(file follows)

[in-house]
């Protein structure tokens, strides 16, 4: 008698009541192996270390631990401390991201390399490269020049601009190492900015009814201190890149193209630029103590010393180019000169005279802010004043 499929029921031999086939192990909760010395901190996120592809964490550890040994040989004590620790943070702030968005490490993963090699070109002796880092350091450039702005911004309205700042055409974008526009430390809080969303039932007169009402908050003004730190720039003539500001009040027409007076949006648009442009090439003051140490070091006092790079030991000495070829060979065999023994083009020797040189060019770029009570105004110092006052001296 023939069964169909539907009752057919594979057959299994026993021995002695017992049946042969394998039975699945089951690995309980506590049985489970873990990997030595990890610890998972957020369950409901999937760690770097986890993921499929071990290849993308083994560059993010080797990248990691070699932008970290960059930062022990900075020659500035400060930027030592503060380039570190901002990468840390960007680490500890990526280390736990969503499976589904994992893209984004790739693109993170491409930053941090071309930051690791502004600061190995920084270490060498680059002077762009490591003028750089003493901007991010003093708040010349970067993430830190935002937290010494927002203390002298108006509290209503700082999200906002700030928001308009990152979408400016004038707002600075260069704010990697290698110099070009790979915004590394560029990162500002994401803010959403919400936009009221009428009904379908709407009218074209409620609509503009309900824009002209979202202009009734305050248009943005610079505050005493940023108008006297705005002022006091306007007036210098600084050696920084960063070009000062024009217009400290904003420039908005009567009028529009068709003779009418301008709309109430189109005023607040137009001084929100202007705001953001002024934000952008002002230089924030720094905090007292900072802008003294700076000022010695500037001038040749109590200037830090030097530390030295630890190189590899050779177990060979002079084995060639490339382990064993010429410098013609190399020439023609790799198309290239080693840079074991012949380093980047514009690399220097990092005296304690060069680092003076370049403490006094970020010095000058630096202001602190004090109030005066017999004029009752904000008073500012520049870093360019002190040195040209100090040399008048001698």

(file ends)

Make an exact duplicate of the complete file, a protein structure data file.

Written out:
[in-house]
């Protein structure tokens, strides 16, 4: 008698009541192996270390631990401390991201390399490269020049601009190492900015009814201190890149193209630029103590010393180019000169005279802010004043 499929029921031999086939192990909760010395901190996120592809964490550890040994040989004590620790943070702030968005490490993963090699070109002796880092350091450039702005911004309205700042055409974008526009430390809080969303039932007169009402908050003004730190720039003539500001009040027409007076949006648009442009090439003051140490070091006092790079030991000495070829060979065999023994083009020797040189060019770029009570105004110092006052001296 023939069964169909539907009752057919594979057959299994026993021995002695017992049946042969394998039975699945089951690995309980506590049985489970873990990997030595990890610890998972957020369950409901999937760690770097986890993921499929071990290849993308083994560059993010080797990248990691070699932008970290960059930062022990900075020659500035400060930027030592503060380039570190901002990468840390960007680490500890990526280390736990969503499976589904994992893209984004790739693109993170491409930053941090071309930051690791502004600061190995920084270490060498680059002077762009490591003028750089003493901007991010003093708040010349970067993430830190935002937290010494927002203390002298108006509290209503700082999200906002700030928001308009990152979408400016004038707002600075260069704010990697290698110099070009790979915004590394560029990162500002994401803010959403919400936009009221009428009904379908709407009218074209409620609509503009309900824009002209979202202009009734305050248009943005610079505050005493940023108008006297705005002022006091306007007036210098600084050696920084960063070009000062024009217009400290904003420039908005009567009028529009068709003779009418301008709309109430189109005023607040137009001084929100202007705001953001002024934000952008002002230089924030720094905090007292900072802008003294700076000022010695500037001038040749109590200037830090030097530390030295630890190189590899050779177990060979002079084995060639490339382990064993010429410098013609190399020439023609790799198309290239080693840079074991012949380093980047514009690399220097990092005296304690060069680092003076370049403490006094970020010095000058630096202001602190004090109030005066017999004029009752904000008073500012520049870093360019002190040195040209100090040399008048001698």